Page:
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PostPosted: Thu Apr 16, 2009 7:24 am 
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Alan,
The local utility owns the upstream protection. We have the settings and will propose a modified setting to the utility. Since they are both city utilities I imagine the power utility will be more willing to accomodate us.


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PostPosted: Tue May 26, 2009 11:31 am 
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[ You don't enforce PPE requirments within the boundary when no work is being performed do you?[/QUOTE]

according to what i read in the code you have to wear the ppe for this hazard whenever you cross the arc protection boundry wheither you are working on that equipment or near that equipment provided that others are working on that equipment
correct?


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PostPosted: Tue Jun 02, 2009 2:15 pm 
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How about using current limiting fuses. These will reduce the arc flash boundry, can be installed on the incoming feed and will majorily reduce the chances of a severe arc flash failure. We retro fitted all of our medium voltage fuses to reduce the dangers of a flashover and meltdown. We have had two tests of the system and in both cases the fuses shut down the blast with minimal damage to the switchgear. In neither case did it blow open any doors or covers. It has made me a believer in current limiting fuses all the way to the utility.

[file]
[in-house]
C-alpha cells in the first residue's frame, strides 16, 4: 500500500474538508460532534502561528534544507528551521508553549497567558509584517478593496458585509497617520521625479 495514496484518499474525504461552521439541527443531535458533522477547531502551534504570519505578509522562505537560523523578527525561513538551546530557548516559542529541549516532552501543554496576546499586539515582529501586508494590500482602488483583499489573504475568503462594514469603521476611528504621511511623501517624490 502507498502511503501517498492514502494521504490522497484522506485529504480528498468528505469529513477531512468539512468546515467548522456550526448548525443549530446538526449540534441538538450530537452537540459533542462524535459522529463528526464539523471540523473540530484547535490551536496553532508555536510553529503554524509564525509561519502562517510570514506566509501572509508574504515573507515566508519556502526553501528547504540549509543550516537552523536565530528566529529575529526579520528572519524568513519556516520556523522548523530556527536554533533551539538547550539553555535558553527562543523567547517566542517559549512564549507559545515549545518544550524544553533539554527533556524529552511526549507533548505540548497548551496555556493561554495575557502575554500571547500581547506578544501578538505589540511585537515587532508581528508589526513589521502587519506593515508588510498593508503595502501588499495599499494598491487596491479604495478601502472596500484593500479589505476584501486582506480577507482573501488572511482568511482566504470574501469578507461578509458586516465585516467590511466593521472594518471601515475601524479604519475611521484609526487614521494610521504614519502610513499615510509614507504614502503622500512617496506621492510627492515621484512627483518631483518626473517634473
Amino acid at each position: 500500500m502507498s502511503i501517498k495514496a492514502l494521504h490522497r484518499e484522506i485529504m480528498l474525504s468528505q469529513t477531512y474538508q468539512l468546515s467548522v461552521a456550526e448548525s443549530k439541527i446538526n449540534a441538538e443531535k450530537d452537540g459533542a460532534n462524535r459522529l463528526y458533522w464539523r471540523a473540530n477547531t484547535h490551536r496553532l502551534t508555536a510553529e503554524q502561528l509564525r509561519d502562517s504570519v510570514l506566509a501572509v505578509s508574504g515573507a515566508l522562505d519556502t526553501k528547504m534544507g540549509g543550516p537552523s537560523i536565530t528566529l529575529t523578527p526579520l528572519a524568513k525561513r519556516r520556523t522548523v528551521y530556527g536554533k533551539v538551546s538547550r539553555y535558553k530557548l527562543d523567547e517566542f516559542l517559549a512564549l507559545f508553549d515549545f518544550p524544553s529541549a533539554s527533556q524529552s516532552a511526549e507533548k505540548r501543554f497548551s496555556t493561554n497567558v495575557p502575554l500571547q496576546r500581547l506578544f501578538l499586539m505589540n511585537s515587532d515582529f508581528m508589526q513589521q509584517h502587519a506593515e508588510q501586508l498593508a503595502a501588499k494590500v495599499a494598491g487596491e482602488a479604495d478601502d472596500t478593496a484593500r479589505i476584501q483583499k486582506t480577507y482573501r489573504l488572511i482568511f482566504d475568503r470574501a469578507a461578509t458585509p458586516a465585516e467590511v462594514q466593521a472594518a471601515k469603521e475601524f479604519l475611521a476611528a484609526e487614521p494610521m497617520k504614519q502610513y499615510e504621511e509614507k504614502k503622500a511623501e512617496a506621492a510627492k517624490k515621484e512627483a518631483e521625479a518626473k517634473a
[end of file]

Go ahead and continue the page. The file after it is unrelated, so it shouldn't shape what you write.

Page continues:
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PostPosted: Wed Jun 03, 2009 11:14 am 
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Current limiting fuses on the primary will not be in the current limiting range for a secondary (through) fault. The current-limiting characteristic therefore will not reduce arc hazard risk on the secondary. The CL fuse might have a lower clearing time than the non-CL fuse that it replaces, but not necessarily. You have to consider inrush when sizing the primary fuse, whether current limiting or not.


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PostPosted: Wed Jun 03, 2009 6:35 pm 
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My first thought is that some information or assumption is wrong. A 168ft AFB is ridiculous. There is no way you have this magnitude of energy. It would level the building. What time duration did you assume on the primary protection? You said greater than 4 cal, did you mean greater than 400? There is a relationship between IE and AFB. AFB uses the same formula just solves for an IE of 1.2 cals. So if you have 1.2 cals at 168ft, you'd have to have 500 cals at the switchgear. Thats not likely.

Switchgear is the intent of the new stipulation of full PPE even with doors closed when switching high energy devices. I usually limit it to that and don't go further down the distribution line.

The CLF probably won't have much of an effect on Isc, but they would have a big effect on clearing time. You need lower t. The other idea would be inline reactors to reduce Isc. You should post the specifics so we can see if we come up with the same results. Also, there are multiple ways to calculate AFB, which formula are you using.